In this lesson,

we're going to be talking about how we can apply some of these abstract concepts

of packing factors in face-centered cubic and body-centered cubic materials.

We'll begin with our calculation in the following way.

First we know that the density is mass per unit volume.

And in this particular case, when we think about mass per unit volume,

it defines a quantity that we've described previously as an intensive quantity.

That is, it doesn't depend upon the amount of material that we have.

So, in order for us to begin the calculation,

we have to come up with the description of the mass.

So, for example, let's consider the possibility of calculating a material

that is in the hearts sphere packing arrangement, either BCC or FCC.

So in this case we need to know, how many atoms do we have in the unit cell?

We need to know what the mass of each of those atoms are in that unit.

For example, if we want to calculate a body-centered hard sphere cubic packing.

What we know is that we have a total of two atoms in the unit cell,

we know the relationship between the volume and the edge of the unit cell, and

we also know what the relationship between the edge of the unit cell is and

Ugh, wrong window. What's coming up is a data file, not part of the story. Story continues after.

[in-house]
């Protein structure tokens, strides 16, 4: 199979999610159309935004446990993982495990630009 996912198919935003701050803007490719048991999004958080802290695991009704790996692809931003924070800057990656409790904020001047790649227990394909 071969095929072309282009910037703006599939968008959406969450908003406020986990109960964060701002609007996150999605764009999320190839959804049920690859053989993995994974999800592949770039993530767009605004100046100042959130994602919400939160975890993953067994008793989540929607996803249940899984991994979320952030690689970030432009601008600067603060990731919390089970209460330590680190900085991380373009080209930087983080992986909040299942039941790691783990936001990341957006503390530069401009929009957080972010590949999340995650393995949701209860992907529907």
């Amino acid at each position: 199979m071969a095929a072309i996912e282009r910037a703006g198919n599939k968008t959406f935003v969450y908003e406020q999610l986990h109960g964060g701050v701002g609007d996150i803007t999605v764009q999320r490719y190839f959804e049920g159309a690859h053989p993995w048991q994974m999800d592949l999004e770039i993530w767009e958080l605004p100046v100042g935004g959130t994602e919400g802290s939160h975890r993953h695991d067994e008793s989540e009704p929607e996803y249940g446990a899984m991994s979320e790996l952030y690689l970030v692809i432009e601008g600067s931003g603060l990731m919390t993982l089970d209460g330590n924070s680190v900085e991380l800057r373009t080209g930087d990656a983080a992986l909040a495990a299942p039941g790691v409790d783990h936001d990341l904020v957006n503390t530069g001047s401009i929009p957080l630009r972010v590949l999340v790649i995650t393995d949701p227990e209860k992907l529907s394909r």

the radius in the packing of that hard sphere BCC structure.

Alternatively if we look at the FCC material,

here's the picture of our FCC unit again.

And we have a total of four atoms in the unit cell, and

we know what the relationship between the volume of the unit cell is, and

the dimensions of the edge of the unit cell.

And we know then the relationship between the edge of the unit cell and

the radius of the hard sphere.

So this provides us all the information that we need to know

to do a calculation of density.

So let's take a look at a couple of problems.

First of all,

we'll take a look at calculating the density of a material like iron.

Iron can be, can exist in the form of material which is body-centered cubic.

So we need to return to the body center cubic lattice that we've been describing.

We know that there are, in the case of the BCC hard sphere,

there are two atoms and those two atoms lie in the BCC unit cell.

We know that the atomic mass of iron is going to be 55.85 grams per mole.